storm damage

How Weather In The South Affects Your Roof

January 22, 2021
TriVAN Roofing

For years we’ve served both residential and commercial property owners in Texas and Oklahoma, and in that time we’ve seen just about every type of weather-related roof incident there is to see. Proper roof maintenance requires awareness of how different weather can affect the integrity and lifespan of your roof. Vigilance and regular roof inspections are small investments aimed at avoiding personal injury and far greater costs later on.

Some broad roof inspections can be performed individually but only if you can do so safely. When in doubt, it is best to call a professional. Whether you call us or another roofing contractor (always make sure you use contractors as the requirements to call yourself a roofer in Texas are basically zero), the most important thing is your safety.

Here are some of the most common weather-related dangers facing your roof.


Debris means anything on your roof that shouldn’t be there. From tree branches to excess leaves to construction materials left behind on commercial roofs. Strong winds or even just personal laziness are usually the culprits. If wind brought the debris onto your roof it’s important to remove it and check your roof for damaged/missing shingles or tears in the roofing material. Be aware that if not cleared, loose debris may continue to cause damage with future storms. In addition to the building damage mentioned above, strong winds can launch debris off a roof and onto unsuspecting family members or customers below. Debris left on your roof can also: trap in moisture and heat, create a slipping hazard for you and others, foster a home for insects and small critters, render your reflective roof less efficient, and chemically break down over time.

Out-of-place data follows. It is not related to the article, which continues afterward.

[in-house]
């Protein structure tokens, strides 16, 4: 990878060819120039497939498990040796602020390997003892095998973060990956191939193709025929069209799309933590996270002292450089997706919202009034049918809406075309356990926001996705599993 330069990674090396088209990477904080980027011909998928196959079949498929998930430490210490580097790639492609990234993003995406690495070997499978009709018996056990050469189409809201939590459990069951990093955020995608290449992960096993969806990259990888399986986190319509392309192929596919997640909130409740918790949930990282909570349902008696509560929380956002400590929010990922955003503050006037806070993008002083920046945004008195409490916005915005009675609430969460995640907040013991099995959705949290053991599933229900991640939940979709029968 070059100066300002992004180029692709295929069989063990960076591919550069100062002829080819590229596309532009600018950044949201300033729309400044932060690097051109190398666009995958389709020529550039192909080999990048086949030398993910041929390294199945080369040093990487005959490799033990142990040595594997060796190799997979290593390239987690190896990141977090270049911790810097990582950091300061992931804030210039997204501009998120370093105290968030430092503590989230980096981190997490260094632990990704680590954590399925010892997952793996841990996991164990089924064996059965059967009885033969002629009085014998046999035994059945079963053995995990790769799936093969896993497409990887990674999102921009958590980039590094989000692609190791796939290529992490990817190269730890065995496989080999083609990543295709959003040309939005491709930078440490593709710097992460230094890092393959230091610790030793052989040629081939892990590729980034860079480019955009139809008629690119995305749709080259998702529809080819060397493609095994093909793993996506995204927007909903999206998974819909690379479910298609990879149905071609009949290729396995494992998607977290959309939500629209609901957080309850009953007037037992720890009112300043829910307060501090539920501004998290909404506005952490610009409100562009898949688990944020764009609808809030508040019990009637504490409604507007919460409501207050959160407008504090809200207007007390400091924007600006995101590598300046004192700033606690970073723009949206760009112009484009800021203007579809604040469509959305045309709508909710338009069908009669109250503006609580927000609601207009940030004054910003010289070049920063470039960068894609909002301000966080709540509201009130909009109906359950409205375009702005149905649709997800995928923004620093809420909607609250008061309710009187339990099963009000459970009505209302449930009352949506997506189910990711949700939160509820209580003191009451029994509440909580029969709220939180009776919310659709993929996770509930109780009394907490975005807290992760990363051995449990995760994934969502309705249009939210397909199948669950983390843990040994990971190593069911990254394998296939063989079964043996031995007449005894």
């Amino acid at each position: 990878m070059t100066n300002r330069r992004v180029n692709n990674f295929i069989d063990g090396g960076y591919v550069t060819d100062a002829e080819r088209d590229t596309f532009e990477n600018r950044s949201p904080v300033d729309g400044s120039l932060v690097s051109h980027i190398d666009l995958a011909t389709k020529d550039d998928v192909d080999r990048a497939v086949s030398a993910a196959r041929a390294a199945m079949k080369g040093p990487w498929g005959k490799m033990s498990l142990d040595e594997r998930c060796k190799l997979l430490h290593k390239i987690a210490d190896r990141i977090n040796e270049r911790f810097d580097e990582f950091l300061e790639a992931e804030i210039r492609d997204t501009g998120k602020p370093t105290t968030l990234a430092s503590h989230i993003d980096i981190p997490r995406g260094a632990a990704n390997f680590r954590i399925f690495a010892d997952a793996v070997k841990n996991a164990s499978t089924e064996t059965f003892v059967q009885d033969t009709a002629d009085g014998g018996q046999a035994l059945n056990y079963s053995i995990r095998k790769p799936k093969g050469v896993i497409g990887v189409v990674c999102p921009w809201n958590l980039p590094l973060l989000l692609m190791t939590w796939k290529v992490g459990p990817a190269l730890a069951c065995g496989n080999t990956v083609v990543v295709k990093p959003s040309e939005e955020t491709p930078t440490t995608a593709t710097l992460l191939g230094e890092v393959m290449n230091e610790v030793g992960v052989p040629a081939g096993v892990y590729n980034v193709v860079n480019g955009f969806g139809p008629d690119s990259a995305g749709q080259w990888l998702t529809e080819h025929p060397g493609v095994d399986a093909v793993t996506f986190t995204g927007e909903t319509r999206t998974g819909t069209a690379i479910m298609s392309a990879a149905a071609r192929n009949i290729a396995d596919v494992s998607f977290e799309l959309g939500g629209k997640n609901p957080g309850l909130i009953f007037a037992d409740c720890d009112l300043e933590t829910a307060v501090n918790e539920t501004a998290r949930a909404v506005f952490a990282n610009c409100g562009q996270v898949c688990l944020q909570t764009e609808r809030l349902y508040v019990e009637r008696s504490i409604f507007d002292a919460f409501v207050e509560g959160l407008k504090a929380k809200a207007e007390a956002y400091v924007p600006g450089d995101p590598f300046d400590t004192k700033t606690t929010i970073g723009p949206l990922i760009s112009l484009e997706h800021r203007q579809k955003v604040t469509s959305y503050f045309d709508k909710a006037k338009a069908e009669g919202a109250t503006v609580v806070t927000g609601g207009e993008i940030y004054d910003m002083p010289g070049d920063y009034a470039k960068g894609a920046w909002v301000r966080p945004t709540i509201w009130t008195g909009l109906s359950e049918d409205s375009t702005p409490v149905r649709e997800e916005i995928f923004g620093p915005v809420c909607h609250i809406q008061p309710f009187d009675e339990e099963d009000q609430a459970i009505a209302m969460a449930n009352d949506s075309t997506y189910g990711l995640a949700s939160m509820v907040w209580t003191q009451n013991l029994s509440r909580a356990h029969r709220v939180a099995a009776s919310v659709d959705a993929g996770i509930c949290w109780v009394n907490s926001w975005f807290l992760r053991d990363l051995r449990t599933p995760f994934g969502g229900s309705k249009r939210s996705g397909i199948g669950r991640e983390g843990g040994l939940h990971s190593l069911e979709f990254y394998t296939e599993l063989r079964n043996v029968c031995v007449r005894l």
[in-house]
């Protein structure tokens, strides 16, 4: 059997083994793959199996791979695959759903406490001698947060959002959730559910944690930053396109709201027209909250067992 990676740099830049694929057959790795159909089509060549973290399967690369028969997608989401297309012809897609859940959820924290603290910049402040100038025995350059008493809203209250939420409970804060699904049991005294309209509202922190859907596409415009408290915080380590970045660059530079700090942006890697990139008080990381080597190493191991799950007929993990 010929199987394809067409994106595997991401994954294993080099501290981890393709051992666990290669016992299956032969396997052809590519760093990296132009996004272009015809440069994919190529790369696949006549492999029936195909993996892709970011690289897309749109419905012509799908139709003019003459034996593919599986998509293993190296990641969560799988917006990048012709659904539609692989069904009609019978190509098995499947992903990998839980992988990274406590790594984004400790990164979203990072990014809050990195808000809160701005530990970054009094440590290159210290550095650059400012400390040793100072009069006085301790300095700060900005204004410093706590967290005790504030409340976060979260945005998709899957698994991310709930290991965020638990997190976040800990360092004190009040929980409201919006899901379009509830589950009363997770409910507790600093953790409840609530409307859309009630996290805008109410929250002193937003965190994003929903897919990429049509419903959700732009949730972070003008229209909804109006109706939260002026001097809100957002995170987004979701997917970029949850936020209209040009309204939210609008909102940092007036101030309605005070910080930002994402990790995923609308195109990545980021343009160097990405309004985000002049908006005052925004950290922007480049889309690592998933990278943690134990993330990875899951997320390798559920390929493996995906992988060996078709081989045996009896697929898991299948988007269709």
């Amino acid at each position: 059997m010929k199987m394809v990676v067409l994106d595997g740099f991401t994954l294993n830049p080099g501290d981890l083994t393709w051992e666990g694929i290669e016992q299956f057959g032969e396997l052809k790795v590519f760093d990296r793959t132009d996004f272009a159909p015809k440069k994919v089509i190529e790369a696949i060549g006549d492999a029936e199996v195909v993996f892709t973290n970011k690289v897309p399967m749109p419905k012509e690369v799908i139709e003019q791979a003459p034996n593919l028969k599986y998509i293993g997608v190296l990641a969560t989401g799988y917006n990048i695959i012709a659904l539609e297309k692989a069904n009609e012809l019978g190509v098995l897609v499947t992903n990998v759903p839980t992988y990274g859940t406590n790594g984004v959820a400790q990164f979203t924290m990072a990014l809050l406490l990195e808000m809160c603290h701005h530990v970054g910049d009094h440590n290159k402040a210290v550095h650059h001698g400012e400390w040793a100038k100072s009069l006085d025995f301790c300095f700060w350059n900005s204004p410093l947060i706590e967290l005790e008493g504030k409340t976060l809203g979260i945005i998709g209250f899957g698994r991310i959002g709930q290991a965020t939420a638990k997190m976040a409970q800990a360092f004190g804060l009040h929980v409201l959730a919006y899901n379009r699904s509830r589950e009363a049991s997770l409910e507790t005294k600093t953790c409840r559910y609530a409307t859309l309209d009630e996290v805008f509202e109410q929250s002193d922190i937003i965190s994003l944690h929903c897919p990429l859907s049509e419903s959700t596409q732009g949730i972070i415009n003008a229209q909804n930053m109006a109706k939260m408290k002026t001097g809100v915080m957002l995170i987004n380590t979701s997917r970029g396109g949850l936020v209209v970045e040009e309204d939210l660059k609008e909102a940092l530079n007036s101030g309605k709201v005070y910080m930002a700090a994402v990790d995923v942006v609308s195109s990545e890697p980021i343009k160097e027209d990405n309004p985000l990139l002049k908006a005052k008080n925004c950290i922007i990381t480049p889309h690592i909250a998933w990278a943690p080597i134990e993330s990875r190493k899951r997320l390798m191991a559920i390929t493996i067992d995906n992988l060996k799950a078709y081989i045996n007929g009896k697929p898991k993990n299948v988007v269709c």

Tip: When going on a roof, in addition to following proper safety protocols, make sure the weather near you is clear for the next few hours. You don’t want to get caught on a roof in inclement weather.

Strong Winds/Tornadoes

Setting aside the propensity of wind to bring unwanted materials onto your roof, wind in and of itself can rip sturdy shingles right off a roof. Missing shingles are fairly obvious to spot and should be addressed immediately because they represent a vulnerability in your building’s shield against the elements. Even a shingle that has been loosened by the wind is a failure that needs to be addressed as it represents an opening that can grow to cause a chain reaction over time or allow water to seep into your home, threatening its structural integrity. The parts of a roof most susceptible to wind damage are its edges and other pressure points. Other signs of wind damage are curling shingles and granule loss. If you’re uncertain if your shingles have had granule loss, check your gutter because that’s usually where some accumulate. In commercial properties search for bubbles or punctures to the membrane. Any time winds are stronger than 45mph they have the ability to cause serious damage now or down the line.


Trapped water is the hardest to detect but can often be the most costly. Rafters, wall framing, ceiling joists, and fascia boards are just some of the structural parts that can be damaged from the unwanted presence of water. Water can seep in through loose shingles or membrane punctures with little fanfare so it is best to call a professional who can use tools such as an infrared camera to detect water damage. For residential owners, tell-tale signs such as discoloration in your ceiling or attic mean the problem is there and already quite advanced. You can and should take proactive steps such as checking for loose or missing shingles and cleaning your gutters regularly.